James Rose, Petitioner-appellant, v. Michael P. Lane, et al., Respondents-appellees, 910 F.2d 400 (7th Cir. 1990)Annotate this Case
Argued June 11, 1990. Decided Aug. 6, 1990
Thomas A. Roberts, Mark E. Wilson, Sidley & Austin, Chicago, Ill., for petitioner-appellant.
Nathan P. Maddox, Douglas K. Smith, Asst. Atty. Gen., Office of the Atty. Gen., Criminal Appeals Div., Springfield, Ill., for respondents-appellees.
Before CUDAHY, FLAUM and RIPPLE, Circuit Judges.
FLAUM, Circuit Judge.
James Rose appeals the district court's denial of his petition for habeas corpus. He claims that he was denied due process of law when the trial court gave a jury instruction on the burden of proof that was in violation of state law. For the reasons stated below, we reverse the district court and grant the writ of habeas corpus.
The facts in this case are undisputed. On March 16, 1983, Rose shot and killed Tommy Mays. That morning Rose and Mays argued for some time and Mays made threatening statements to Rose. Their paths crossed that afternoon when Rose pulled his car next to Mays, who was walking along the side of the road. The two began to argue and as tempers flared, Rose shot Mays twice, killing him.
In October 1983, a Circuit Court of St. Clair County, Illinois convicted Rose in a jury trial of murder and armed violence and acquitted him of voluntary manslaughter. Rose attempted to prove at trial that he believed the shooting was justified because he feared for his life. The court instructed the jury on murder and voluntary manslaughter according to the Illinois pattern jury instructions then applicable. These included an instruction stating that the jury could not convict Rose of voluntary manslaughter unless the State proved that Rose held an unreasonable belief at the time of the shooting that his actions were justified. The court did not instruct the jury that to convict Rose for murder, the State was required to prove beyond a reasonable doubt that Rose lacked a belief that circumstances justified or exonerated the killing.
Rose objected to the murder instruction on grounds not relevant to this appeal and did not object to the voluntary manslaughter instruction or the burden of proof for voluntary manslaughter. On appeal, Rose argued that the jury instructions violated state law and the due process clause. The Illinois Appellate Court noted that Rose had waived his arguments because he had not objected to the instructions at trial. The court went on, however, to address the merits, holding that under People v. McGee, 110 Ill.App.3d 766, 66 Ill.Dec. 894, 443 N.E.2d 1057 (1982), the trial court is not required to instruct the jury that the State must negate the elements of voluntary manslaughter beyond a reasonable doubt. The Illinois Supreme Court denied review.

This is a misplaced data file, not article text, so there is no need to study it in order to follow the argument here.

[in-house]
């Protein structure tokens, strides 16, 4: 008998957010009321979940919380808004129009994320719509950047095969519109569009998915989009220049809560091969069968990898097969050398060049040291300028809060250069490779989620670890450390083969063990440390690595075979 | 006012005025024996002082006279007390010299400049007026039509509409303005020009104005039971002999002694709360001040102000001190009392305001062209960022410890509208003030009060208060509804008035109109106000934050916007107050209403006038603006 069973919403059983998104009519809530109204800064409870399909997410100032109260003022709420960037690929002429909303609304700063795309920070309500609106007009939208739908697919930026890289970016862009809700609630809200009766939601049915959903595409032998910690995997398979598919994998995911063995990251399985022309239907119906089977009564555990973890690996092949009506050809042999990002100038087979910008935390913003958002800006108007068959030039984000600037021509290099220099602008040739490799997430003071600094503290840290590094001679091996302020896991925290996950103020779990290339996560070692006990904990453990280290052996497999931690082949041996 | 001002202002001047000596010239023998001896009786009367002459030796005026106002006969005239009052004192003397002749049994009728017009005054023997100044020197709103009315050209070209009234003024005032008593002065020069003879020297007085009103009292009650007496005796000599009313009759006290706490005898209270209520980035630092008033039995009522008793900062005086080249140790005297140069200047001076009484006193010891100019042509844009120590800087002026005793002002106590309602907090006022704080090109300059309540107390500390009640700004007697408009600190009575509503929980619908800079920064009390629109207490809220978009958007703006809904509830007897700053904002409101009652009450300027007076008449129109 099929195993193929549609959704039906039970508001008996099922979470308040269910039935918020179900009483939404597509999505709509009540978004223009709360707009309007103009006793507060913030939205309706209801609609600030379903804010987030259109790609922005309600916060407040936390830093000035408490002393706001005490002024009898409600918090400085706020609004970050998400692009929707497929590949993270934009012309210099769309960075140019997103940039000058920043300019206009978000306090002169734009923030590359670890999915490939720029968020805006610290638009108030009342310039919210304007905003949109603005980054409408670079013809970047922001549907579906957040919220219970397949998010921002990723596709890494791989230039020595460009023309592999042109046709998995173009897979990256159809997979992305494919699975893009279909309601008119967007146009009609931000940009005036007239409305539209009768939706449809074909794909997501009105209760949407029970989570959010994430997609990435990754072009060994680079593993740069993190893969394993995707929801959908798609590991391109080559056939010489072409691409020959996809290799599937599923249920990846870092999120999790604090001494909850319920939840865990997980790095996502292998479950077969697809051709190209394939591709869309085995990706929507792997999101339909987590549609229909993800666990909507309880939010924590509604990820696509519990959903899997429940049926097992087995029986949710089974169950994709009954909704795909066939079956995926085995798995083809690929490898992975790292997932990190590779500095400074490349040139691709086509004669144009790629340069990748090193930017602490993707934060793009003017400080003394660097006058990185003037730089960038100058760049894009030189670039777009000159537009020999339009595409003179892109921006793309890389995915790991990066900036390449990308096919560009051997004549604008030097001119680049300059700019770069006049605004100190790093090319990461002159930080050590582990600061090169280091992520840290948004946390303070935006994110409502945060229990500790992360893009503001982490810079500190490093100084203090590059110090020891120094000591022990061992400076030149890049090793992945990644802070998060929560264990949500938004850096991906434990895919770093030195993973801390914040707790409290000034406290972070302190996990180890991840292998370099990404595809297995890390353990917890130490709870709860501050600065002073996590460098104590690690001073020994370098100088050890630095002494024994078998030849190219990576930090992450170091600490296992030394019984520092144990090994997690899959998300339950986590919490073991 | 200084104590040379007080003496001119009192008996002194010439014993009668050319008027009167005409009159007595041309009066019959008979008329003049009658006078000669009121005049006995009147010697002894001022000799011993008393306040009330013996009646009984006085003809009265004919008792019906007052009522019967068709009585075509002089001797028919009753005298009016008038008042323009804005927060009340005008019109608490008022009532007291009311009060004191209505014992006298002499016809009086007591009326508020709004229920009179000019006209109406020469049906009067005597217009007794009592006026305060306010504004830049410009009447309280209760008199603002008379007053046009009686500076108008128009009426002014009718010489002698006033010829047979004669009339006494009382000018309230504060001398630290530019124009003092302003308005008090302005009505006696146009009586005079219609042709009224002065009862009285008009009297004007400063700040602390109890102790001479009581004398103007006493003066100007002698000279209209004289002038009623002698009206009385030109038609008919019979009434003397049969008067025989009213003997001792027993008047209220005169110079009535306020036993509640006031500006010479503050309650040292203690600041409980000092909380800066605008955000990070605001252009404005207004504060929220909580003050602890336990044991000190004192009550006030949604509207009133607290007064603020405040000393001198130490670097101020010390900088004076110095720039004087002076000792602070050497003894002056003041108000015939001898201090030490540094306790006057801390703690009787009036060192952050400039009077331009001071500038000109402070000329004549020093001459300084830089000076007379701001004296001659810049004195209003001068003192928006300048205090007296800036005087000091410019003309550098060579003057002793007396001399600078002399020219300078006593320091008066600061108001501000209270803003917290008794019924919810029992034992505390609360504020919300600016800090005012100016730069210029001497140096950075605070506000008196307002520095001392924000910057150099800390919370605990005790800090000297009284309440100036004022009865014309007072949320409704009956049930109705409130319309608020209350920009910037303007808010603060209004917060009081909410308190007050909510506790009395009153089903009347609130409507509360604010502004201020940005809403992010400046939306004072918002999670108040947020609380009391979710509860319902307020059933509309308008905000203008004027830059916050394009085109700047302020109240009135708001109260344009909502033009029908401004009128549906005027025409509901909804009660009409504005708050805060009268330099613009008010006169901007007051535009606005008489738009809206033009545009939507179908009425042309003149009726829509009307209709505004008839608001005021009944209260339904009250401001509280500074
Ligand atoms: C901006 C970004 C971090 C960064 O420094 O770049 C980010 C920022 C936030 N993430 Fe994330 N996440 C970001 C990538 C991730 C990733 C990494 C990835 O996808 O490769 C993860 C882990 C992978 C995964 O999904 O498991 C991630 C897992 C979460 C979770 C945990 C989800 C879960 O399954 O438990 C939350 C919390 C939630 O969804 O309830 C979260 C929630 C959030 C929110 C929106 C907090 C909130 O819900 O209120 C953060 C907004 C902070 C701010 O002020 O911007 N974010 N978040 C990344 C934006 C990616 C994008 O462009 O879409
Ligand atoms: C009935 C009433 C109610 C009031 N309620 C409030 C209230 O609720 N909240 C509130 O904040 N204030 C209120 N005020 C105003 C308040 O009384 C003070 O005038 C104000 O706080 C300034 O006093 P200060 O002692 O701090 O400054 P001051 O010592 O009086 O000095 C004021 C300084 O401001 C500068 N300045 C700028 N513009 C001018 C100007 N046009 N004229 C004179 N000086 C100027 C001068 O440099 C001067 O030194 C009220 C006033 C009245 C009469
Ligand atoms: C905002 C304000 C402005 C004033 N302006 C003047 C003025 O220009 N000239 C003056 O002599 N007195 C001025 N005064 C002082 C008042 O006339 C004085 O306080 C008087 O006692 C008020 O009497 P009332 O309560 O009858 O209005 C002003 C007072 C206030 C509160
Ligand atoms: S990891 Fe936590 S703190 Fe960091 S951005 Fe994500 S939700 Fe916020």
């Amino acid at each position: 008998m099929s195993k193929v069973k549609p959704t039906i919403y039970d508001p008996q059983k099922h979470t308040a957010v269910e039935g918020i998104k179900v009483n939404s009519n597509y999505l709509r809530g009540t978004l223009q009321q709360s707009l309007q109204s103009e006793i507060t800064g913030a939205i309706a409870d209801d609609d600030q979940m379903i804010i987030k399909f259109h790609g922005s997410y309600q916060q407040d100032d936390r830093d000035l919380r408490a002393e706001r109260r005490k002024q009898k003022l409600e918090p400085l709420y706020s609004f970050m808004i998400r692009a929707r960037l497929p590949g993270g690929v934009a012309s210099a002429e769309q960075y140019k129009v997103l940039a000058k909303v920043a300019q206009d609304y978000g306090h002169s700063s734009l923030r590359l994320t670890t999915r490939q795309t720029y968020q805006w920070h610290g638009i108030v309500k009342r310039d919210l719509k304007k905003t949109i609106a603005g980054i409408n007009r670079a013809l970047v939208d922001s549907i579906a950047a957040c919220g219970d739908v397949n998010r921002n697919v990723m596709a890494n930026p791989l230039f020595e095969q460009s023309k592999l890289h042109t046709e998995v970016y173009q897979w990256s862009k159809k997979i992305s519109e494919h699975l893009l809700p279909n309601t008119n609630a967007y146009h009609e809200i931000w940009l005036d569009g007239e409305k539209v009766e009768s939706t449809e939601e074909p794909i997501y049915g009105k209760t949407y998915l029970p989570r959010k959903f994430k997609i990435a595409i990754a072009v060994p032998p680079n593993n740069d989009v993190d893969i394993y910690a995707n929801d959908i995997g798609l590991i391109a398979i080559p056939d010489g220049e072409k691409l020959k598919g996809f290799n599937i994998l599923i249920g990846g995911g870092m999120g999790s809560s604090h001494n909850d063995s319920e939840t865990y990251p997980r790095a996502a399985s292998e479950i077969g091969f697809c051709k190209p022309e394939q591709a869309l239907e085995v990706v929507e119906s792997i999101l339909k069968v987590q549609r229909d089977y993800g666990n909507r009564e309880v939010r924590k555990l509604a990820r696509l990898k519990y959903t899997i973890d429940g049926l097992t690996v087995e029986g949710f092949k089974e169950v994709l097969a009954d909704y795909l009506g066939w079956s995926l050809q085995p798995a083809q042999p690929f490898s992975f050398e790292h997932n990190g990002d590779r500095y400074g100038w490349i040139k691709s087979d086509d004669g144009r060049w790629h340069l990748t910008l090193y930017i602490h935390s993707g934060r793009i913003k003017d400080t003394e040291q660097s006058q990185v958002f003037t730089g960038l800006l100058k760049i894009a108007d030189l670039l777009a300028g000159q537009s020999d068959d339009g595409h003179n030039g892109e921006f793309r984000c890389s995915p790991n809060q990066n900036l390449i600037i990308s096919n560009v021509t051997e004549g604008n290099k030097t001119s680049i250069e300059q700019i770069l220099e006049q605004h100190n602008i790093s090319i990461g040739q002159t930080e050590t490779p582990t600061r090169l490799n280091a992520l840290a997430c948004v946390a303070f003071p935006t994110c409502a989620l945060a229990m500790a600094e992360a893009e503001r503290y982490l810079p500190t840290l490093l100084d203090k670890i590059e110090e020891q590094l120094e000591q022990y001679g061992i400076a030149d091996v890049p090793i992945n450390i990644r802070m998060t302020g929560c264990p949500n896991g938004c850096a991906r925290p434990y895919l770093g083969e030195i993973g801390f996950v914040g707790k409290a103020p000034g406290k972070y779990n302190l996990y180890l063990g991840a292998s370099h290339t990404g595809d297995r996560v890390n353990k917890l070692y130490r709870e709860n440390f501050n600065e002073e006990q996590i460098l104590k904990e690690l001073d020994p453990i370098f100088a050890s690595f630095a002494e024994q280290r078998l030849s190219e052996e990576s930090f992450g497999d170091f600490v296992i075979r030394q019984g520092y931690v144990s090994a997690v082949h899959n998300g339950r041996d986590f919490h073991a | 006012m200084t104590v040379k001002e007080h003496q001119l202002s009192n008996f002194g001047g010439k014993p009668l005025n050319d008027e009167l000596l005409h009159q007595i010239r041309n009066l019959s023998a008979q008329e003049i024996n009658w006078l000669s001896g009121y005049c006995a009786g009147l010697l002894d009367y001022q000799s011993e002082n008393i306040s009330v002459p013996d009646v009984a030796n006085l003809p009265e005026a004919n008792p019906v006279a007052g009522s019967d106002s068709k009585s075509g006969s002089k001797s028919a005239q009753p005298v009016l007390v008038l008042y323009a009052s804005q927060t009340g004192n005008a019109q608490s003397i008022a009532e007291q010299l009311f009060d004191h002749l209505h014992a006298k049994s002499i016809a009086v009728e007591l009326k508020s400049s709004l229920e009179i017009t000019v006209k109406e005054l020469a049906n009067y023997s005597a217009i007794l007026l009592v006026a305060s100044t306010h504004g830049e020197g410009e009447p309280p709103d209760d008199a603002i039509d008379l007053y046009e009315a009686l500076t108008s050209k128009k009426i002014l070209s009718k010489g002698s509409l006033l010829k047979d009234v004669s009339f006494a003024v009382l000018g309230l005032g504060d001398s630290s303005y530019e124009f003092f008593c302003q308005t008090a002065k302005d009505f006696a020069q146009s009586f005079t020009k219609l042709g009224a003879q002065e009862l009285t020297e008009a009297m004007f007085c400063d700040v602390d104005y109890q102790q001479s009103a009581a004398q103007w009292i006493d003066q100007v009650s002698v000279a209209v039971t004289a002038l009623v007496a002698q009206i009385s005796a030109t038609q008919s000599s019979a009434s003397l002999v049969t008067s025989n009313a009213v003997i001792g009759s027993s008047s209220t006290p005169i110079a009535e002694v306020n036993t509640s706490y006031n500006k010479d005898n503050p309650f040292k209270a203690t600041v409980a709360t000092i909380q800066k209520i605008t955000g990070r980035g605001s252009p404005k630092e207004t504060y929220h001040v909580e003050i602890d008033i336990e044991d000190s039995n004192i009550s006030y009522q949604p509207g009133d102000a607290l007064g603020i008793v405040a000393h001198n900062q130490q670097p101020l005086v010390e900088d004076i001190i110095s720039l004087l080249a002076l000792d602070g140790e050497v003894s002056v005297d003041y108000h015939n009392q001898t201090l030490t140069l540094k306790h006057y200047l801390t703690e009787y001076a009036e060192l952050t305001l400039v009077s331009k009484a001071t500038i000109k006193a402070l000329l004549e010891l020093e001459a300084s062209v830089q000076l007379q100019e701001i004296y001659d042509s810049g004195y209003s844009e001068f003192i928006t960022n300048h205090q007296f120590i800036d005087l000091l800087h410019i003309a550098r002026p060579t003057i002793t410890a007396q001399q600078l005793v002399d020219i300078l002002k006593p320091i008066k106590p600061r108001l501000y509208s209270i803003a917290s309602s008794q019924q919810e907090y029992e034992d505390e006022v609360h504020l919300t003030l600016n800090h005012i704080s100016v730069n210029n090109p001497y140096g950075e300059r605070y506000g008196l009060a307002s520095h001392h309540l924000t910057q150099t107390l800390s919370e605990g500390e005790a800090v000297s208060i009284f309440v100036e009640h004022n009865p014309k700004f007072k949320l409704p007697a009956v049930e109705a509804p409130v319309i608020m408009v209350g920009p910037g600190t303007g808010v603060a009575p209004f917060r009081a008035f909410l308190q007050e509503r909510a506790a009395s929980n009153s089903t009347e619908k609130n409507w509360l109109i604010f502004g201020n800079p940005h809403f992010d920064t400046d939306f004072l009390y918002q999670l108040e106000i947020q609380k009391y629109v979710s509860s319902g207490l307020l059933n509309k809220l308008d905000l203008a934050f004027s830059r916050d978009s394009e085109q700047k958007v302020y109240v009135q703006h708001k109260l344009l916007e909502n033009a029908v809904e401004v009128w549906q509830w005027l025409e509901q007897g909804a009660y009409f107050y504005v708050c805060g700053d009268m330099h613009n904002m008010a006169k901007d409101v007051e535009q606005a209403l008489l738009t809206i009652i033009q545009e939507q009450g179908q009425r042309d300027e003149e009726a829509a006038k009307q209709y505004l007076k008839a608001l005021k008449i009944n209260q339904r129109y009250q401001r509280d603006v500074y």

Rose then filed a petition for a writ of habeas corpus in federal district court, realleging that the jury instructions violated the due process clause. The district court held that Rose had procedurally defaulted by not objecting to the instruction at trial. Rose appeals the denial of the writ.
After the district court's decision in this case, the Illinois Supreme Court decided People v. Reddick, 123 Ill. 2d 184, 122 Ill.Dec. 1, 526 N.E.2d 141 (1988). In Reddick, a consolidated appeal, the State charged both defendants with murder, and both defendants asserted that circumstances existed that would lower the offense to voluntary manslaughter. The trial courts instructed the juries with the Illinois Pattern Jury instructions for murder and manslaughter, the same instructions under which Rose was convicted.